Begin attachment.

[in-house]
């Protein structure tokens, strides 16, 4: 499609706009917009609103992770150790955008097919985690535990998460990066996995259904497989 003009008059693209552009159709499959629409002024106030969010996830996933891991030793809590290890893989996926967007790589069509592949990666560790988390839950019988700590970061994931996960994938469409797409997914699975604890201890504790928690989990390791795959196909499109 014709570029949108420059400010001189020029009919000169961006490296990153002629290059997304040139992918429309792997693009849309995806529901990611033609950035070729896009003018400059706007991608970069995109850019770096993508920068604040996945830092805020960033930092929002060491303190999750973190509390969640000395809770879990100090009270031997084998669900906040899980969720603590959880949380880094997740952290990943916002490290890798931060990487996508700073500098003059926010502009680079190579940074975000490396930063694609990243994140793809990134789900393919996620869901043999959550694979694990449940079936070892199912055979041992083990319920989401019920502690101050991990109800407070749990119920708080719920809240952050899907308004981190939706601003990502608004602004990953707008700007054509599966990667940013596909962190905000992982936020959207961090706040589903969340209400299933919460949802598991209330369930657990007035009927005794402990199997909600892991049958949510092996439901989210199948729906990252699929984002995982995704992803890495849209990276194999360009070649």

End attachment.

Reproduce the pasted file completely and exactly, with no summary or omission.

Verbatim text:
[in-house]
């Protein structure tokens, strides 16, 4: 499609706009917009609103992770150790955008097919985690535990998460990066996995259904497989 003009008059693209552009159709499959629409002024106030969010996830996933891991030793809590290890893989996926967007790589069509592949990666560790988390839950019988700590970061994931996960994938469409797409997914699975604890201890504790928690989990390791795959196909499109 014709570029949108420059400010001189020029009919000169961006490296990153002629290059997304040139992918429309792997693009849309995806529901990611033609950035070729896009003018400059706007991608970069995109850019770096993508920068604040996945830092805020960033930092929002060491303190999750973190509390969640000395809770879990100090009270031997084998669900906040899980969720603590959880949380880094997740952290990943916002490290890798931060990487996508700073500098003059926010502009680079190579940074975000490396930063694609990243994140793809990134789900393919996620869901043999959550694979694990449940079936070892199912055979041992083990319920989401019920502690101050991990109800407070749990119920708080719920809240952050899907308004981190939706601003990502608004602004990953707008700007054509599966990667940013596909962190905000992982936020959207961090706040589903969340209400299933919460949802598991209330369930657990007035009927005794402990199997909600892991049958949510092996439901989210199948729906990252699929984002995982995704992803890495849209990276194999360009070649």